An Empty Spring
by John Carr – America – the National Catholic Review
This spring in Washington, the cherry blossoms came late and quickly faded, but partisan posturing for coming elections is in full bloom. What is missing is Congressional action to deal with a stagnant economy, divided nation and a violent world.
I left our dysfunctional capital for a trip to the battlefields at Gettysburg and Antietam, with their stark reminders of the savagery of war and the courage of men with a cause more than 150 years ago. At the same time, three presidents came together in Texas to mark the 50th anniversary of the Civil Rights Act and Voting Rights Act. That long century, from the emancipation of slaves to the equal rights and political empowerment of their descendants, was a battle for the soul of America. As Lincoln insisted at Gettysburg, it still is “unfinished work.”
In late April the U.S. Supreme Court upheld Michigan’s ban on affirmative action. Last year, the court struck down the provision of the Voting Rights Act that required preclearance of voting changes in several states and localities, just as some states are enacting measures to make voting more difficult. Bipartisan efforts to restore the Voting Rights Act are languishing.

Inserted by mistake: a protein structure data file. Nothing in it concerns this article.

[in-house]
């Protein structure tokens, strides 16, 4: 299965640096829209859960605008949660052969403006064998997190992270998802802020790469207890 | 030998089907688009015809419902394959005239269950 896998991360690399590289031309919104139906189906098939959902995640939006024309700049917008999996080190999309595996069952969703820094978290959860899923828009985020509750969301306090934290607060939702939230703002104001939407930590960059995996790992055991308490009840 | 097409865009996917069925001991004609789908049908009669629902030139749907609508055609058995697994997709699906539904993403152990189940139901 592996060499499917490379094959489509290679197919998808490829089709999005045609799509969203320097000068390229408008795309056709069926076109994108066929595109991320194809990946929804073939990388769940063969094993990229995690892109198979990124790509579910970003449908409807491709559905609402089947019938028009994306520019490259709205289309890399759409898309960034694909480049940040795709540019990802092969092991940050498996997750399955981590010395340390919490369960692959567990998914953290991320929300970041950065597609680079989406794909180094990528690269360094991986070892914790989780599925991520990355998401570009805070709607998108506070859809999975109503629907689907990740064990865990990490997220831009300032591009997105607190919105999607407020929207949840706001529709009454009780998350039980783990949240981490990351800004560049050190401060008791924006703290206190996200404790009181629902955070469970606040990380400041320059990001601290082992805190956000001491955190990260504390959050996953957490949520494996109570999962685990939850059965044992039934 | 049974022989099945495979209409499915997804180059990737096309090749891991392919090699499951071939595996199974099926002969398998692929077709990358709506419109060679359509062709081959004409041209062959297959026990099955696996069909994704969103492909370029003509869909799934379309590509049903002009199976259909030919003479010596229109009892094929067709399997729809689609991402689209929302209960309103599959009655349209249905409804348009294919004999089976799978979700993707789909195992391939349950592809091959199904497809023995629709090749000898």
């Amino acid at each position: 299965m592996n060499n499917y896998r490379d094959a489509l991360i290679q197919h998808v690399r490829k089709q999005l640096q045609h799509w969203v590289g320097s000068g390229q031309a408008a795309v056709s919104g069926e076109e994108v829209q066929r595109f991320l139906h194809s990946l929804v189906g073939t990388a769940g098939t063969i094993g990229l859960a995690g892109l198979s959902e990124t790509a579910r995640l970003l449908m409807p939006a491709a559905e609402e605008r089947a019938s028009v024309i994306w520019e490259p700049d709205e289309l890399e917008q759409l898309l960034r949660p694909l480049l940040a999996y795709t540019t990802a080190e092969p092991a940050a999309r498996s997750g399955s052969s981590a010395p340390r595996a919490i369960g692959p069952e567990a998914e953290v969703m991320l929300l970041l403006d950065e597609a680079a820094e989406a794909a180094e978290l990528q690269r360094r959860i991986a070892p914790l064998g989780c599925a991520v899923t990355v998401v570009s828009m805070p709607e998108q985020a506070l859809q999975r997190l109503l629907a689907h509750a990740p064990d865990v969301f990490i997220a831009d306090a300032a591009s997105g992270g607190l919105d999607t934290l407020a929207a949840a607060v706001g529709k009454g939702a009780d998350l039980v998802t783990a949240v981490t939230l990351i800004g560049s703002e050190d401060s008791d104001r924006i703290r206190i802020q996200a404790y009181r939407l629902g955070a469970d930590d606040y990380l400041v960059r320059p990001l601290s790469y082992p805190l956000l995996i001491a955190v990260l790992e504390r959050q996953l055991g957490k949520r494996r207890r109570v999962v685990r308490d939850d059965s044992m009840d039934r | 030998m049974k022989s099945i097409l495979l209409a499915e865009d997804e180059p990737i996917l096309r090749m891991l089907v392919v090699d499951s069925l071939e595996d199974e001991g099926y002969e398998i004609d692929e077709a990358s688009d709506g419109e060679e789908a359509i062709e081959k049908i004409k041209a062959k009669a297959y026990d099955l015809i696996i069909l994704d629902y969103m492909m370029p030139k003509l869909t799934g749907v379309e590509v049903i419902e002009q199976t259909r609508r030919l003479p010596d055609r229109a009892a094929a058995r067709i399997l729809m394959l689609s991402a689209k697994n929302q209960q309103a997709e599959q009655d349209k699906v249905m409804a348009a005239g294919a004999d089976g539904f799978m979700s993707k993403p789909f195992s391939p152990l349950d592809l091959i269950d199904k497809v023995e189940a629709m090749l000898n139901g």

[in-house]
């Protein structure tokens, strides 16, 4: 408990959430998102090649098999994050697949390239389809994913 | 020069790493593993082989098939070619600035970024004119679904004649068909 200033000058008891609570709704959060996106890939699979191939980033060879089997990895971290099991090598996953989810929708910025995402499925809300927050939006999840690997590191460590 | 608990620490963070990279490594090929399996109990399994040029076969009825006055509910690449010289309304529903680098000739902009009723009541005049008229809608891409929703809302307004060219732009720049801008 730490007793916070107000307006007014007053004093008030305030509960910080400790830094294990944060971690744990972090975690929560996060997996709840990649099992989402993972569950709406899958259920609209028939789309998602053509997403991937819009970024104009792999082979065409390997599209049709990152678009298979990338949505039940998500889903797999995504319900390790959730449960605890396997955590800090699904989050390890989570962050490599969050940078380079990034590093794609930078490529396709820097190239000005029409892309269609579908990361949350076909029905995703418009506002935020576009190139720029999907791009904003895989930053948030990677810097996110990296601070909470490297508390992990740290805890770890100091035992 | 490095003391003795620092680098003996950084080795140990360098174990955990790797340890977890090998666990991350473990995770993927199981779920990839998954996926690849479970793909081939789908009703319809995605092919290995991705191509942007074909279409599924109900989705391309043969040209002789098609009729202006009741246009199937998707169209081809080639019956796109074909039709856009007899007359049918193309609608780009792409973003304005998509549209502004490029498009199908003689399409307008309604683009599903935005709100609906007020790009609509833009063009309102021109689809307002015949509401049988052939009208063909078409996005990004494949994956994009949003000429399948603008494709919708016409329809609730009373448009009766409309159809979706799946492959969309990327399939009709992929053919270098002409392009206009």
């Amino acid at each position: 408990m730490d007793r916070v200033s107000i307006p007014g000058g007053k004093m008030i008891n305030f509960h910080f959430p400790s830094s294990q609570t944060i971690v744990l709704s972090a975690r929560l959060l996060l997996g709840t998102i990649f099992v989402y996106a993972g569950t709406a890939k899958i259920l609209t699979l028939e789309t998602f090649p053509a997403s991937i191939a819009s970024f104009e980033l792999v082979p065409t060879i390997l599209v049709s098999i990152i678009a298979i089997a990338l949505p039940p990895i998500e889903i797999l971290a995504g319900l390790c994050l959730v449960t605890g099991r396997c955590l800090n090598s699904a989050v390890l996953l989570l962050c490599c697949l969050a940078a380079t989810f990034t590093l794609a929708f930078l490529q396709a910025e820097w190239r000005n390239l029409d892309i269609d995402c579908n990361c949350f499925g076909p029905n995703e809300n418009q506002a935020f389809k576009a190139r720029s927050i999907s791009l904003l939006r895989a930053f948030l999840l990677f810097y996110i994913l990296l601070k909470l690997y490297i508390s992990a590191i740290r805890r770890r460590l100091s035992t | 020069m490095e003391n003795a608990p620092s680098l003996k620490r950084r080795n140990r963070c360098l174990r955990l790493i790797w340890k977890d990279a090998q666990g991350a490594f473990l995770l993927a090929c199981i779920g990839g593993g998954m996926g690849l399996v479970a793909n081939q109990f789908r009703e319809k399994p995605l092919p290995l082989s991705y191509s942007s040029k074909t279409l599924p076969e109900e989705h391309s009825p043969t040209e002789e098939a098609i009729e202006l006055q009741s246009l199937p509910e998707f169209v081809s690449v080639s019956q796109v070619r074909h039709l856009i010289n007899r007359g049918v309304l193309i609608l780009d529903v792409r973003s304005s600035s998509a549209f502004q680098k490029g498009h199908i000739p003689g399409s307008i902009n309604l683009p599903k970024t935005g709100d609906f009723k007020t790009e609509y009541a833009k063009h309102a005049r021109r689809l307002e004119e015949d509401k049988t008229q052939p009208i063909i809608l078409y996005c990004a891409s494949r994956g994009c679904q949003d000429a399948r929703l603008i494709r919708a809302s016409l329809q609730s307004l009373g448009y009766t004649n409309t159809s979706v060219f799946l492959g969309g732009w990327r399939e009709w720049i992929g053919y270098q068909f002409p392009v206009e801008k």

Washington seems incapable of acting on immigration reform, the minimum wage and measures to combat widespread unemployment and poverty. Congress is more partisan theater and less a place for debate and decisions. The House makes empty threats to “repeal and replace Obamacare” with no chance for repeal and no plans to replace measures to insure the uninsured. The administration grants waivers and delays as it overcomes a disastrous start-up, with recent reports of enrollment up and costs down. Apparently, the courts will define religious ministries and conscience rights as Congress ignores the overreaching Health and Human Services mandate.
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